A binder for encapsulating critical chemicals was prepared with natural rubber using the procedure of Example 7 above. First, a 25 percent emulsion of naphthenic rubber process oil (Circosol 4240, sp. gr. 0.949, made by Sun Oil) was prepared by placing 300.0 grams of hot soap solution containing 5.0 grams of a blend of fatty acid soaps (CP-64) in a Waring Blender, and while agitating at high speed, slowly adding 100.0 grams of hot naphthenic rubber process oil. An 85 percent naphthenic rubber process oil dispersion with 15 percent natural rubber was then prepared by mixing 11.54 grams of natural rubber latex (65% TS) with 170.0 grams of the 25 percent naphthenic rubber process oil emulsion in a 1 liter beaker and coagulating the mixture with 400.0 ml. of a solution containing 15.0 grams of ZnSO4.7H2 O. The resulting semi-solid gelled oil dispersion was removed from the beaker, washed with water and dried overnight in a forced air oven at about 50° C.

EXAMPLE 9

A binder for encapsulating critical chemicals was prepared with neoprene rubber as follows. First, a 25 percent emulsion of a naphthenic rubber process oil (Flexon 641, sp. gr. 0.90, made by Exxon) was prepared by placing 300.0 grams of hot soap solution containing 5.0 grams of a blend of fatty acid soaps (CP-64) in a Waring Blender, and while agitating at high speed, slowly adding 100.0 grams of hot naphthenic rubber process oil. Then, a 25 percent emulsion of wax (Paraffin 4415 wax) was prepared by placing 300.0 grams of hot soap solution containing 5.0 grams of a blend of fatty acid soaps (CP-64) in a Waring Blender and slowly adding 100.0 grams of molten wax to the solution while agitating at high speed. An 80 percent naphthenic rubber process oil dispersion with 15 percent neoprene rubber and 5 percent wax was then prepared by mixing 15.0 grams of a polychloroprene polymer latex (Neoprene 400), 10.0 grams of paraffin wax emulsion, and 160.0 grams of naphthenic rubber process oil emulsion in a 1 liter beaker and coagulating the mixture with 400.0 ml. of a solution containing 30.0 grams of MgSO4.7H2 O. The magnesium ion was chosen as the coagulating agent to provide a greater degree of stability to the neoprene binder. The resulting semi-solid gelled oil dispersion was removed from the beaker, washed with water and dried overnight in a forced air oven at about 50° C.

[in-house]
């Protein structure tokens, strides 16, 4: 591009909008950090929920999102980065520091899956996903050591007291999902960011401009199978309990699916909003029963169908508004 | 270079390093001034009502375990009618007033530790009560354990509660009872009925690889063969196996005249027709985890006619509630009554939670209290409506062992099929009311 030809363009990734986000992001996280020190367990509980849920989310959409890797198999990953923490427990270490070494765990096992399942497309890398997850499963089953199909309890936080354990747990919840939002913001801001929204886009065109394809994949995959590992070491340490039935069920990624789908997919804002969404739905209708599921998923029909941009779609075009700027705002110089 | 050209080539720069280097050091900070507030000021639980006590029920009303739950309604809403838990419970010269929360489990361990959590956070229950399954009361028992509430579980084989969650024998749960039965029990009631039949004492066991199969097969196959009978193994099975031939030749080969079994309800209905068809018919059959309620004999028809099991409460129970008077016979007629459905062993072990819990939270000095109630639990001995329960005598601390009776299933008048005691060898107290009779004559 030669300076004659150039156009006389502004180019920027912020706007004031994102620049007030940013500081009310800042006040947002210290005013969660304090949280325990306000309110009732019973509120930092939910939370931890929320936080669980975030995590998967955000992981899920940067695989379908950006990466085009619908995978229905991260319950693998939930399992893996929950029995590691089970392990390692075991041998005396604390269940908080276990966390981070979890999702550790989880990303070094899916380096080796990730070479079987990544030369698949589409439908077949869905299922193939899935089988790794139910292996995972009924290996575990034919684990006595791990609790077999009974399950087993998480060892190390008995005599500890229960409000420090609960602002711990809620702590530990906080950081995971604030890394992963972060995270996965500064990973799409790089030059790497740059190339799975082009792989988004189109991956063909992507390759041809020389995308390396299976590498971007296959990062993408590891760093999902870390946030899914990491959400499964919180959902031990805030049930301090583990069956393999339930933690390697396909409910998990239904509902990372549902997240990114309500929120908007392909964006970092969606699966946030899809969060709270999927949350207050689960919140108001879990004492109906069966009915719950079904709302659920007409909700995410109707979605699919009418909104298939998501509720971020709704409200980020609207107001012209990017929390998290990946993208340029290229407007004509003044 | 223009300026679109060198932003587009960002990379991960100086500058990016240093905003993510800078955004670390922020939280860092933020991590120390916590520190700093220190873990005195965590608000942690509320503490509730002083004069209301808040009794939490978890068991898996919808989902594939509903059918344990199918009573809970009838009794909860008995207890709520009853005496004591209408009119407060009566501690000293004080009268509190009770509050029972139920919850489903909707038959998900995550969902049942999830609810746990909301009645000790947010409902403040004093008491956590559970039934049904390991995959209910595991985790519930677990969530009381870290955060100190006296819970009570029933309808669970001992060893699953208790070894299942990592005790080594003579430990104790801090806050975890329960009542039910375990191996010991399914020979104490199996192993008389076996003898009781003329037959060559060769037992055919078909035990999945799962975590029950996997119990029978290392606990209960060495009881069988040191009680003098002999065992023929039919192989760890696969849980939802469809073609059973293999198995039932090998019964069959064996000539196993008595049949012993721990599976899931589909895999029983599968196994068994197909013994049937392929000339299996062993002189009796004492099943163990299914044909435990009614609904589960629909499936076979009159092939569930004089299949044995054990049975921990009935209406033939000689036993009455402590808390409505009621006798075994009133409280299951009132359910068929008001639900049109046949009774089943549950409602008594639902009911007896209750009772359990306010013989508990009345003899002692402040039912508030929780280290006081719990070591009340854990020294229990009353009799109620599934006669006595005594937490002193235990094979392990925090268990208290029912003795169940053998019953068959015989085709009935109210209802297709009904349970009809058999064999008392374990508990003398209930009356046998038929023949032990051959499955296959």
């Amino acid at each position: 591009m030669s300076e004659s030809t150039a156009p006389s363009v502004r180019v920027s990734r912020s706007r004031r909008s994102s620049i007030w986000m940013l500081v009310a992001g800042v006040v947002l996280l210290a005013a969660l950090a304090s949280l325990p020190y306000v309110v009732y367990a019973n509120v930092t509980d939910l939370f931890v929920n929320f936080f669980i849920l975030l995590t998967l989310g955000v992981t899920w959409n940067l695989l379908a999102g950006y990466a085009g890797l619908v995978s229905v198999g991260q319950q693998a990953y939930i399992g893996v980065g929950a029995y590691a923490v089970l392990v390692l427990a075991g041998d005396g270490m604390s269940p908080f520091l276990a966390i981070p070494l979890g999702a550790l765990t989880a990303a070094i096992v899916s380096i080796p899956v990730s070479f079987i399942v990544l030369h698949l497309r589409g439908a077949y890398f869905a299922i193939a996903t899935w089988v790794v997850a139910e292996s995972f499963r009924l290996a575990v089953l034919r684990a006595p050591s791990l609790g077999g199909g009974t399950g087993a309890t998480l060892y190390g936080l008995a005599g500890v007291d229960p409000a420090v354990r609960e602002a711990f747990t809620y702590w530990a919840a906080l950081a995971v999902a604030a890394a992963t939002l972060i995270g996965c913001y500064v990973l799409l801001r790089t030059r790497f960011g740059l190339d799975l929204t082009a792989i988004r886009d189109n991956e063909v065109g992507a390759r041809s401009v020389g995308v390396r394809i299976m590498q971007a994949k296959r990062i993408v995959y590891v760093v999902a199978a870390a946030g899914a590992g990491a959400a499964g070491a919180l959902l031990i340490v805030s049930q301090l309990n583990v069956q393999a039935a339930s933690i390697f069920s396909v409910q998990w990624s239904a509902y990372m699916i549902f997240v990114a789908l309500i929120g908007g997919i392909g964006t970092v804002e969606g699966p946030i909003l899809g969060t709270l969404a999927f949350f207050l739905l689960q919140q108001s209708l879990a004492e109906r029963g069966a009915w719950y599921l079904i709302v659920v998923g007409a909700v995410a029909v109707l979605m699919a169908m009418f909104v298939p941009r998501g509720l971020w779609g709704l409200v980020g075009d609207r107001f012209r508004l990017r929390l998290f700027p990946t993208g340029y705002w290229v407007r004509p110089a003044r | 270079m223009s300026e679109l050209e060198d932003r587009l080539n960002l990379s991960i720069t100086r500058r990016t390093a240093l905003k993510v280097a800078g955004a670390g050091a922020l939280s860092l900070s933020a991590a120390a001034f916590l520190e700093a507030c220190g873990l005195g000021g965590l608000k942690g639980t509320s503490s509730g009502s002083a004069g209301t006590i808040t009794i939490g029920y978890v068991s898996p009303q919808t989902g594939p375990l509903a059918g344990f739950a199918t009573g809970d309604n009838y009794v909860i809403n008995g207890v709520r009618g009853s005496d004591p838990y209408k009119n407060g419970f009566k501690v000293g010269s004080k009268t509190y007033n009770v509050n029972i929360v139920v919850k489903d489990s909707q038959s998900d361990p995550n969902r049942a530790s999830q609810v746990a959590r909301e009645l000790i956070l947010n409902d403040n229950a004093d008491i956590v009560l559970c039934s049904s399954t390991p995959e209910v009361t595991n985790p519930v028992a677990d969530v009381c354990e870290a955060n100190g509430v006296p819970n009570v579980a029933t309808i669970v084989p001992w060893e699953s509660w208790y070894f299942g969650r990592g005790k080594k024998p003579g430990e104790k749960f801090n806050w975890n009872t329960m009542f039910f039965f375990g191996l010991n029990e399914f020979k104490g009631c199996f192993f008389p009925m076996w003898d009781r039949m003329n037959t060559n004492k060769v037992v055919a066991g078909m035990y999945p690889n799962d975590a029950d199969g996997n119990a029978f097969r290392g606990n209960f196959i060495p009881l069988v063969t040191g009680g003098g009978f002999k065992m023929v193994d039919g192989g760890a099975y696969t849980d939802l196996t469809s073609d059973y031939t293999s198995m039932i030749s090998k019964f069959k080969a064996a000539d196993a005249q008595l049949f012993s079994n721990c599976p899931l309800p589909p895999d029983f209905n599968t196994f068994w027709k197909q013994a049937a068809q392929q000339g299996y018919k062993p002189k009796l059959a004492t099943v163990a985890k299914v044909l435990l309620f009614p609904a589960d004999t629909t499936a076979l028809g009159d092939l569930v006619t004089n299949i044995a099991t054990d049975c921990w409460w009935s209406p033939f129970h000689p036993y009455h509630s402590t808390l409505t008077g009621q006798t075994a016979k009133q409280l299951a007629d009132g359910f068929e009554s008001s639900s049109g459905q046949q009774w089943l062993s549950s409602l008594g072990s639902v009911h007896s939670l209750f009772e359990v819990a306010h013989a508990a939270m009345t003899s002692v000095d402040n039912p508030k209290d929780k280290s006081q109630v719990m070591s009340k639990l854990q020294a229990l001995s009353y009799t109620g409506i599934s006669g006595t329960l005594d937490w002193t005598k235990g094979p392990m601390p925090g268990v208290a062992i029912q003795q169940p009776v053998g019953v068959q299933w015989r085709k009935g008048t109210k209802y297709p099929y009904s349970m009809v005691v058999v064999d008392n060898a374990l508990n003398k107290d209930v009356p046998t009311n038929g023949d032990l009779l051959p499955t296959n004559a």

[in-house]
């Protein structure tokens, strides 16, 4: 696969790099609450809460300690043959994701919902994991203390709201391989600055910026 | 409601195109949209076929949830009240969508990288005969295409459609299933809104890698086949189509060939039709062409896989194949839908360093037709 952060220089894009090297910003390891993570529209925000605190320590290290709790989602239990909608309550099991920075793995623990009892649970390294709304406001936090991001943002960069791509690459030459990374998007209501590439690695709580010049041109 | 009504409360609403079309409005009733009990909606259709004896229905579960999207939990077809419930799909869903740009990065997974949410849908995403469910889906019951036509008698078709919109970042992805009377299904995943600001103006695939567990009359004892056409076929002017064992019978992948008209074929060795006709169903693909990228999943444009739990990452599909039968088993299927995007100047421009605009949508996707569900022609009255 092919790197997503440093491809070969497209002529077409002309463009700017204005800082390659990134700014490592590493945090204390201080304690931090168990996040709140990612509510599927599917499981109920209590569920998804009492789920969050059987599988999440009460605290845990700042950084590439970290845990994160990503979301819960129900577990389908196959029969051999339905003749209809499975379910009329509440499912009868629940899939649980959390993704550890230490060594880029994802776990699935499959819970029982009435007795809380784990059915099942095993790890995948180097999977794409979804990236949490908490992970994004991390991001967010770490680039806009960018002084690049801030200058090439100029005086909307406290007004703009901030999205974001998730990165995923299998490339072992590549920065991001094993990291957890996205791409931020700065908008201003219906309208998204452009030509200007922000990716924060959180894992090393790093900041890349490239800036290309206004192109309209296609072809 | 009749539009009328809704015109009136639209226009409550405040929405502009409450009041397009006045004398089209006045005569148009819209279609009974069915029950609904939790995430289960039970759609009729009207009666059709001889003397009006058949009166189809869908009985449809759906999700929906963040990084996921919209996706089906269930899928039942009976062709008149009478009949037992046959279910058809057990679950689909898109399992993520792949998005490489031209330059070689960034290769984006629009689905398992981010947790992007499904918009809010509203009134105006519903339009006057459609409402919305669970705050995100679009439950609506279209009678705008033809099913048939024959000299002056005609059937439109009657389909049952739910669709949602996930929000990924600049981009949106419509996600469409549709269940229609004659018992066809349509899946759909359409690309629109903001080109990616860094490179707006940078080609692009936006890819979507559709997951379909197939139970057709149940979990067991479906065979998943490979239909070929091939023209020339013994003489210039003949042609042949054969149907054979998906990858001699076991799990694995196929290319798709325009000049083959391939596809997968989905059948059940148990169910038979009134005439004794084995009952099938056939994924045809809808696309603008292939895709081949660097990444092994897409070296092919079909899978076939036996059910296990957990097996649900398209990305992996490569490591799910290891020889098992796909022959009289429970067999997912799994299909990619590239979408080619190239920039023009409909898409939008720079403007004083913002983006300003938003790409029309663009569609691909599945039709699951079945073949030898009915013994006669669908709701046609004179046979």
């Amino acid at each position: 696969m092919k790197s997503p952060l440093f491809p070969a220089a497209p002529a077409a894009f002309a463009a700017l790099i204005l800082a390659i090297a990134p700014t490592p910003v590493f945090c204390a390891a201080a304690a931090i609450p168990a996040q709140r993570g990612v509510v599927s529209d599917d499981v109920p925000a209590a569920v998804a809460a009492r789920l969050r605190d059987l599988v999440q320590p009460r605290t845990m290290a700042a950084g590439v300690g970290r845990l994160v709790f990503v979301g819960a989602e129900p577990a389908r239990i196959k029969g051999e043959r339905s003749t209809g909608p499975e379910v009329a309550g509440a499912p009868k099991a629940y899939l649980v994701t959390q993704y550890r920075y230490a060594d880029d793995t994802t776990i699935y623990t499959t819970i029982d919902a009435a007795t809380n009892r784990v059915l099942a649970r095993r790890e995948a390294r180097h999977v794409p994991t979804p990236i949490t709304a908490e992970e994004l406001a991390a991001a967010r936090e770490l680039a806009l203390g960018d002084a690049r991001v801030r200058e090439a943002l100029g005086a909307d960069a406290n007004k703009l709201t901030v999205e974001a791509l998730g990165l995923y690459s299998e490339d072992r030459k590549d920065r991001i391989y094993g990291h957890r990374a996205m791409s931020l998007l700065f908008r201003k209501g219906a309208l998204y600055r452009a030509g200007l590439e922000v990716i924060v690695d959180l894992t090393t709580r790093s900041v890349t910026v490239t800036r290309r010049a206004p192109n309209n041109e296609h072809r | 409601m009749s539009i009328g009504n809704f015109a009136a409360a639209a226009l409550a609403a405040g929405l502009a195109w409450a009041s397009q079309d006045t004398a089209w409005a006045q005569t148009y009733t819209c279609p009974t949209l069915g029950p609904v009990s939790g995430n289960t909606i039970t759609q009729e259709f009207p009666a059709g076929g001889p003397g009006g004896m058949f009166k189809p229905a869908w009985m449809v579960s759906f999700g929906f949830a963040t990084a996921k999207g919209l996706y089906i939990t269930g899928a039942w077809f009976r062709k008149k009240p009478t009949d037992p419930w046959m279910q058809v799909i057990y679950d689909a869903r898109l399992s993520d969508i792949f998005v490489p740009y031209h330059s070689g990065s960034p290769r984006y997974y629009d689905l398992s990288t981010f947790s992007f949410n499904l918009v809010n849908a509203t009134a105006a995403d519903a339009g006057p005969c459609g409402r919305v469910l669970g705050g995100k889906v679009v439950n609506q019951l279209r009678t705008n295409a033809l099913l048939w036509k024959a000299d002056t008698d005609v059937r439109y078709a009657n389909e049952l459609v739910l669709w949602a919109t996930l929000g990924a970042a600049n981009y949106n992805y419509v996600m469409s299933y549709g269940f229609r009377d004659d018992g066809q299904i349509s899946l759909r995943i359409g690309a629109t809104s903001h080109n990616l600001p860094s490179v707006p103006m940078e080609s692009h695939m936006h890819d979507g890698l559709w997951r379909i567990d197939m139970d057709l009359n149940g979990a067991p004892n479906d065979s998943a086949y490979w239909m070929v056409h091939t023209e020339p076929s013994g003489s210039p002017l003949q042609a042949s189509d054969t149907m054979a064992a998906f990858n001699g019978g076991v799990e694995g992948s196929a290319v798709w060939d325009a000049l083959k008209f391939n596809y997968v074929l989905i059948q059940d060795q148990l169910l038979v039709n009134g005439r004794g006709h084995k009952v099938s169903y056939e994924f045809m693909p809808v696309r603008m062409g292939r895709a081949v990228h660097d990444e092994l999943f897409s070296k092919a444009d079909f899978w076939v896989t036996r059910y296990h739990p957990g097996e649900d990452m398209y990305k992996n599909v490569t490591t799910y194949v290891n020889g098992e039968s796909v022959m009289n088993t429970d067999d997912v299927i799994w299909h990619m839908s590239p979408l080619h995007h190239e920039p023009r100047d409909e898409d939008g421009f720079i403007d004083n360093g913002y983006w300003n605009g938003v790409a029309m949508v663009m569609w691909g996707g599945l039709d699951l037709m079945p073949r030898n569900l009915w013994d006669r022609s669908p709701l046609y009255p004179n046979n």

EXAMPLE 10

Sulfur, a critical chemical, was encapsulated with the binder produced in Example 1 above. Initially, 88 percent by weight of sulfur was introduced into a high-speed mixer and mixed for 30 seconds at 1000 rpm to break up the lumps of sulfur. Then, 12 percent by weight of the binder prepared in Example 1 was heated to 122° C and injected into the mixer. The mixing was continued for a total of 90 seconds at 1000 rpm. Then two additional mixings for 15 seconds at 750 rpm were run to make a uniform product. The final product temperature at dump was 48° C.

EXAMPLE 11

Following the procedure of Example 10 above, 84.0 percent by weight of sulfur was introduced into a high-speed mixer and mixed for 30 seconds at 1000 rpm to break up the lumps of sulfur. Then, 16 percent by weight of the binder prepared in Example 9 was heated to 108° C and injected into the mixer. The mixing was continued for a total of 90 seconds at 1000 rpm, and then two additional mixings for 15 seconds at 750 rpm were run to make a uniform product. The final product temperature at dump was 45° C.

EXAMPLE 12

The following critical chemicals were introduced into a high-speed mixer in the order listed and mixed for 20 seconds at 750 rpm to combine:

______________________________________Weight Percent     Critical Chemical______________________________________9.2       stearic acid9.2       sulfur3.7       tetramethylthiuram disulfide (sp. gr. 1.41)3.7       tellurium diethyldithiocarbamate (sp. gr. 1.42)3.7       depentamethylenethiuram disulfide (sp. gr. 1.50)4.6       benzothiazyl disulfide (sp. gr. 1.44)45.9      zinc oxide______________________________________

Then 20 percent by weight of the binder prepared in Example 3 was heated to 122° C and injected into the mixer. The mixing was continued to total 90 seconds. Two additional mixings for 15 seconds at 750 rpm were run to make a uniform products. The final products temperature at dump was 49° C.

EXAMPLE 13

In accordance with the procedures set forth above, 44 percent by weight of mercaptobenzothiazole (sp. gr. 1.47) and 44 percent by weight of tetramethylthiuram disulfide (sp. gr. 1.41) were introduced into a high-speed mixer and mixed for 20 seconds at 1000 rpm. Then 12 percent by weight of the binder prepared in Example 1 was heated to 122° C and injected into the mixer. Mixing continued for a total of 75 seconds at 1000 rpm. An additional mixing for 60 seconds at 1500 rpm was run to ensure uniformity of the product. The final product dump temperature was 38° C.

EXAMPLE 14